It is a common misconception, according to Jackie, that we should write what we know, but indeed it is the joy of discovering what you don’t know that keeps you fresh as a writer. She encourages writers to explore new ideas and concepts. The only no-no in her book is that you must not write from a perspective that you have not lived yourself. She argues against writing  from the perspective of an indigenous person today or from a gay, when you have not experienced it in some direct or indirect way. She cited an anecdote about the American sci-fi writer James Tiptree Junior, who was a female author and developed a reputation for being a male author who understood women. Apparently, she was outed when she wrote a masturbation scene from a male perspective and it was not authentic enough, so it became known that she was in fact, a woman.

  • In historical novels, letters are not as good as primary sources as are diaries

Jackie’s passion for history is evident in her historical novels. She advocates being a researcher and seeks to uncover the truths of an episode in history. She tends to dig deeper, often discovering unknown facts which she includes in her books.

  • In picture books, every single page must break with narrative expectation

Going through her famous Diary of a Wombat book, Jackie demonstrated how, each page breaks with narrative expectation. The reader thinks one thing will happen and then an entirely different sequence of events unfolds, consistently surprising and delighting the young readers.

  • Picture books are expensive to produce compared with chapter books

Publishing is a business and costs of production are vital to consider when publishing a picture book.  Self-publishing is as a consequence a serious financial investment. She suggested that a picture book may have to sell 10,000 copies to recover costs. A chapter book is much cheaper to produce and may only need to sell 2,000 to 3,000 to recover costs. This impacts on the publisher decision-making process for acquisitions.


Then we got to the nitty gritty – making a living as a writer. She dismissed the common misconception (nay the absolute furphy), that most authors only make an income of $13,000 p.a.  (Good on you, Jackie!) It is totally variable. While some authors earn $200,000 to $300,000 p.a., others earn nothing. It is possible to make a living if you put the work in, you are good at your craft, luck, but it is an investment in yourself, with unknown outcomes.

  • What is success? Bestseller or just a good solid seller?

There was much discussion about success and whether it is important to aim for “bestseller” status. Jackie leans towards having a good solid mainstream author status, rather than having a best seller. Many of the Christmas “best seller” books are often gone within three months after Christmas, never to be reprinted. She cited Blanche D’Alpuget’s best seller sold 90,000 copies and then was remaindered. Bryce Courtney promoted his own books through buying 100,000 copies of his books on a “sale or return” basis. However this is a risky strategy.

  • Beware of advances

This was an interesting anecdote that spoke volumes in terms of best sellers. Apparently,  an author she knows well received a $100,000 advance from a starry-eyed publisher who predicted that the book would sell 100,000 copies. It was a mistake for this author to take the advance (as she admitted in hindsight), because although the book sold 39,000 copies in a six-week period, it lost money for the publishers due to the high advance. Jackie is not concerned about advances as much as the sales and promotions.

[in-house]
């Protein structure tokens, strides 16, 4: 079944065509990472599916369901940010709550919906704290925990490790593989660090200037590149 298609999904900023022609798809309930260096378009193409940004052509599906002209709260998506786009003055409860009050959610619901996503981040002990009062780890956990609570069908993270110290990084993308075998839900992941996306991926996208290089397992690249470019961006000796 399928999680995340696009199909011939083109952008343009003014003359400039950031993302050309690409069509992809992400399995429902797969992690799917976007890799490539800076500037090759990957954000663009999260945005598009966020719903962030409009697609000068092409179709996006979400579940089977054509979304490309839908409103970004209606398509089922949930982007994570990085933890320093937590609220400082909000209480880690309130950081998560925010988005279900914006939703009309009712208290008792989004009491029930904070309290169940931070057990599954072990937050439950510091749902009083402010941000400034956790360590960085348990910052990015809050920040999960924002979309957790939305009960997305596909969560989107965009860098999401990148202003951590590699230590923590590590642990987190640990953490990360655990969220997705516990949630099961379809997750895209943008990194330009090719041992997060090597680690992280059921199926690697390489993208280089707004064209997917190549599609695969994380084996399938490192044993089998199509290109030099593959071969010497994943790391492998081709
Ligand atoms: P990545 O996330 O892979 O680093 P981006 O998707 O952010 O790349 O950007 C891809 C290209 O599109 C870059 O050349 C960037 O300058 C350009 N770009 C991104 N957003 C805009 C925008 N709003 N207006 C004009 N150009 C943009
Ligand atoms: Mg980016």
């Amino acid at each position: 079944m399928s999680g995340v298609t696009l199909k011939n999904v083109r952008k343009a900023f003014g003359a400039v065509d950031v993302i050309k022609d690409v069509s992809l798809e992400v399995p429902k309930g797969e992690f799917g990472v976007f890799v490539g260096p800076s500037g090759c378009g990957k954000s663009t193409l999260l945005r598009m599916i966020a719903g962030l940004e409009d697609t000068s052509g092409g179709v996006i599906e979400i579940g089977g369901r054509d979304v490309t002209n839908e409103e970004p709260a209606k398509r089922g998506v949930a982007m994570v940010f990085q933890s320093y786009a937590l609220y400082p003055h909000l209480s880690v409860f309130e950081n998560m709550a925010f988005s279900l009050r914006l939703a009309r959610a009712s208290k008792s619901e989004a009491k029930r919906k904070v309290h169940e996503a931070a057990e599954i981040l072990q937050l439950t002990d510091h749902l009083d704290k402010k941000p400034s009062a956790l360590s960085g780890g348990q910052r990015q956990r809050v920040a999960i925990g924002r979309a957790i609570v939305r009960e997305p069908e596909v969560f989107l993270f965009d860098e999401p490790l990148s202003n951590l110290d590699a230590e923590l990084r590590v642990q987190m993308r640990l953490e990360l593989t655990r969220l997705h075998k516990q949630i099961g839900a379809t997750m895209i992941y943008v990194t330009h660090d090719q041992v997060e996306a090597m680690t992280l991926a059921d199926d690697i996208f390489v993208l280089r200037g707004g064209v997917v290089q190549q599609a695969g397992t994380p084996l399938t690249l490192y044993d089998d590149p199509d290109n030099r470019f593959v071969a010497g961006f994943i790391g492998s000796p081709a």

• Best advice Jackie was ever given, was: “You will live on your backlist”

Considering all her experience to date, this was the best – her backlist continues to sell ad infinitum. It’s about writing, publishing, writing, publishing, and building up a backlist that will continue to bring income for years to come. It’s the “jam” in every author’s refrigerator.

  • The second best advice she got was: “Never believe your own press releases”.

This was tongue-in-cheek, but of course, it’s useful to keep your feet planted firmly on the ground, in any case.

  • A good strategy in relation to contracts is to ask for rising royalties

Jackie suggested that negotiating with a big publisher is very doable, as long as it’s reasonable. One suggestion was to ask for “rising royalties”, so that the more the book sells, the more royalties you would receive.

This was gold to me. Even as a book coach, I had never considered such a deal for my clients, but in future, I sure will! Thanks, Jackie.

The day was interspersed with wonderful anecdotes from Jackie. Her passion for history was first planted at the age of three, by her mother and grandmother. The passion shone through when she uncovered so many titbits of history, in the course of her writing career.

A highlight was her reading of the prologue from “Goodbye Mr Hitler”, and you could have heard a pin drop. The writing jumped off the page as she read it, and tremendous applause followed. And there you have inspiration, ladies and gentlemen, pure and simple.

We finished the day the way we started it. Remembering that what we do not only matters to children, but to society at large!

I would like to congratulate Nicole Godwin, ACT Coordinator for SCWBI and the ACT committee, Cate Whittle, Emma Allen, Grace Bryant and Shaye Wardrop for arranging and executing such a sensational workshop. (Did I mention the delicious lunch and the port-a-loo?) We are all very grateful. And of course, to Jackie herself, an author who without a doubt, has changed many lives. May we all tread that meandering path to reach the point at which we too can make a difference.


© Suzanne Kiraly, February 2018